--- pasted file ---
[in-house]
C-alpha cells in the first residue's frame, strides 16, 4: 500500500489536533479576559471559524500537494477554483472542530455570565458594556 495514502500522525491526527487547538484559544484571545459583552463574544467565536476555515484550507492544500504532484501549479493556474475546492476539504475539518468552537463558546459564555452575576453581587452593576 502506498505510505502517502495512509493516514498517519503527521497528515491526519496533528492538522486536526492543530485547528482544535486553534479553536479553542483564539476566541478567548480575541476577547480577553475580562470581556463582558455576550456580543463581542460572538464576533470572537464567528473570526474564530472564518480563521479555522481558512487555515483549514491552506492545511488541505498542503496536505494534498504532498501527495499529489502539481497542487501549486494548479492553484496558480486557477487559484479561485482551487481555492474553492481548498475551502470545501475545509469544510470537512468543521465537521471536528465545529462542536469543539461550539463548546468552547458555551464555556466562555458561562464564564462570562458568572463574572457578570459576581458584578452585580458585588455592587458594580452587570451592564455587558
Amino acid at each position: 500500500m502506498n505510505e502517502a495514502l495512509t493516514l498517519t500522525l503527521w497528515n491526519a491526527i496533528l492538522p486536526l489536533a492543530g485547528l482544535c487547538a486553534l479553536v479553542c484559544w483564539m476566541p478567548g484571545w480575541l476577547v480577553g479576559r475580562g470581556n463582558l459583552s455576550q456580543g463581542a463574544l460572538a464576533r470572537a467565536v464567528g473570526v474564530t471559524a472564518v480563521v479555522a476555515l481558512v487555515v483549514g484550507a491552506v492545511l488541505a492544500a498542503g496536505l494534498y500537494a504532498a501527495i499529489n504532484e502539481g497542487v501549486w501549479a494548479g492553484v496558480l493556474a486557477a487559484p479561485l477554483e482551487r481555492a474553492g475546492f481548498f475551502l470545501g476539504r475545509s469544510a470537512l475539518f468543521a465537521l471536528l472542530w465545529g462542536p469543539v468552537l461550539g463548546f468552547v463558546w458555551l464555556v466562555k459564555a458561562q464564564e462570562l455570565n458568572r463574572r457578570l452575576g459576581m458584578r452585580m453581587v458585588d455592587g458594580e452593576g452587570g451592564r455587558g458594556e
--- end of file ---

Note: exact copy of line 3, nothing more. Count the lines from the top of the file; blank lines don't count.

Amino acid at each position: 500500500m502506498n505510505e502517502a495514502l495512509t493516514l498517519t500522525l503527521w497528515n491526519a491526527i496533528l492538522p486536526l489536533a492543530g485547528l482544535c487547538a486553534l479553536v479553542c484559544w483564539m476566541p478567548g484571545w480575541l476577547v480577553g479576559r475580562g470581556n463582558l459583552s455576550q456580543g463581542a463574544l460572538a464576533r470572537a467565536v464567528g473570526v474564530t471559524a472564518v480563521v479555522a476555515l481558512v487555515v483549514g484550507a491552506v492545511l488541505a492544500a498542503g496536505l494534498y500537494a504532498a501527495i499529489n504532484e502539481g497542487v501549486w501549479a494548479g492553484v496558480l493556474a486557477a487559484p479561485l477554483e482551487r481555492a474553492g475546492f481548498f475551502l470545501g476539504r475545509s469544510a470537512l475539518f468543521a465537521l471536528l472542530w465545529g462542536p469543539v468552537l461550539g463548546f468552547v463558546w458555551l464555556v466562555k459564555a458561562q464564564e462570562l455570565n458568572r463574572r457578570l452575576g459576581m458584578r452585580m453581587v458585588d455592587g458594580e452593576g452587570g451592564r455587558g458594556e